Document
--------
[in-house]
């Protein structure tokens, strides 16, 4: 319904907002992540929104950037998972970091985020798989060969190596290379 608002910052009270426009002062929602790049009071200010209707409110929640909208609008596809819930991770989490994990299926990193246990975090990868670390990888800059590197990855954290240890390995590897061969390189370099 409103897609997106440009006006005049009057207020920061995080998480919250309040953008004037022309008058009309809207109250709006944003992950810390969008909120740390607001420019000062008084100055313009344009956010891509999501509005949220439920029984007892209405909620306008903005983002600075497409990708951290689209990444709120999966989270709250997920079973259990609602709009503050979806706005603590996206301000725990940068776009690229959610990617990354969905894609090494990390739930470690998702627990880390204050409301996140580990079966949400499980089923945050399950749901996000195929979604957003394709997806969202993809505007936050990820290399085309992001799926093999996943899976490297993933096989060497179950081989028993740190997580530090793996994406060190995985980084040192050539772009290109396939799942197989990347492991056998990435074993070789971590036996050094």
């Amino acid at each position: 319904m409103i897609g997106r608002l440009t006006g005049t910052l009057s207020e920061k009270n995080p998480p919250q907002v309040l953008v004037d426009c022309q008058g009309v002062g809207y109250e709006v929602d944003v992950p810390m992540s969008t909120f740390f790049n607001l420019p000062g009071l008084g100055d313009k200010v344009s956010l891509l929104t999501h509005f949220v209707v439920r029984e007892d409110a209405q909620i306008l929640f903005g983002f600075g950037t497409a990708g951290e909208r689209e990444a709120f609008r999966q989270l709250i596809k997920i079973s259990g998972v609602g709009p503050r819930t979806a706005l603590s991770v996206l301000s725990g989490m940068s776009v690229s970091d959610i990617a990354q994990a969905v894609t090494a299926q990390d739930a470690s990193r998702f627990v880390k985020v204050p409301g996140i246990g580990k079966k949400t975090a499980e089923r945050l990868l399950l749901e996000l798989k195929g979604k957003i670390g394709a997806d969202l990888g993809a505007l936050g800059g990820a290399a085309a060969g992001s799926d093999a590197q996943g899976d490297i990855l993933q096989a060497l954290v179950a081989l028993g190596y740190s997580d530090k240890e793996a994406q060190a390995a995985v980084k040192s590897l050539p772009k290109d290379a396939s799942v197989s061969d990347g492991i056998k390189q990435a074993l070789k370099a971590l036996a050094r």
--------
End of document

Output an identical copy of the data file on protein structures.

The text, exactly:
[in-house]
């Protein structure tokens, strides 16, 4: 319904907002992540929104950037998972970091985020798989060969190596290379 608002910052009270426009002062929602790049009071200010209707409110929640909208609008596809819930991770989490994990299926990193246990975090990868670390990888800059590197990855954290240890390995590897061969390189370099 409103897609997106440009006006005049009057207020920061995080998480919250309040953008004037022309008058009309809207109250709006944003992950810390969008909120740390607001420019000062008084100055313009344009956010891509999501509005949220439920029984007892209405909620306008903005983002600075497409990708951290689209990444709120999966989270709250997920079973259990609602709009503050979806706005603590996206301000725990940068776009690229959610990617990354969905894609090494990390739930470690998702627990880390204050409301996140580990079966949400499980089923945050399950749901996000195929979604957003394709997806969202993809505007936050990820290399085309992001799926093999996943899976490297993933096989060497179950081989028993740190997580530090793996994406060190995985980084040192050539772009290109396939799942197989990347492991056998990435074993070789971590036996050094």
């Amino acid at each position: 319904m409103i897609g997106r608002l440009t006006g005049t910052l009057s207020e920061k009270n995080p998480p919250q907002v309040l953008v004037d426009c022309q008058g009309v002062g809207y109250e709006v929602d944003v992950p810390m992540s969008t909120f740390f790049n607001l420019p000062g009071l008084g100055d313009k200010v344009s956010l891509l929104t999501h509005f949220v209707v439920r029984e007892d409110a209405q909620i306008l929640f903005g983002f600075g950037t497409a990708g951290e909208r689209e990444a709120f609008r999966q989270l709250i596809k997920i079973s259990g998972v609602g709009p503050r819930t979806a706005l603590s991770v996206l301000s725990g989490m940068s776009v690229s970091d959610i990617a990354q994990a969905v894609t090494a299926q990390d739930a470690s990193r998702f627990v880390k985020v204050p409301g996140i246990g580990k079966k949400t975090a499980e089923r945050l990868l399950l749901e996000l798989k195929g979604k957003i670390g394709a997806d969202l990888g993809a505007l936050g800059g990820a290399a085309a060969g992001s799926d093999a590197q996943g899976d490297i990855l993933q096989a060497l954290v179950a081989l028993g190596y740190s997580d530090k240890e793996a994406q060190a390995a995985v980084k040192s590897l050539p772009k290109d290379a396939s799942v197989s061969d990347g492991i056998k390189q990435a074993l070789k370099a971590l036996a050094r």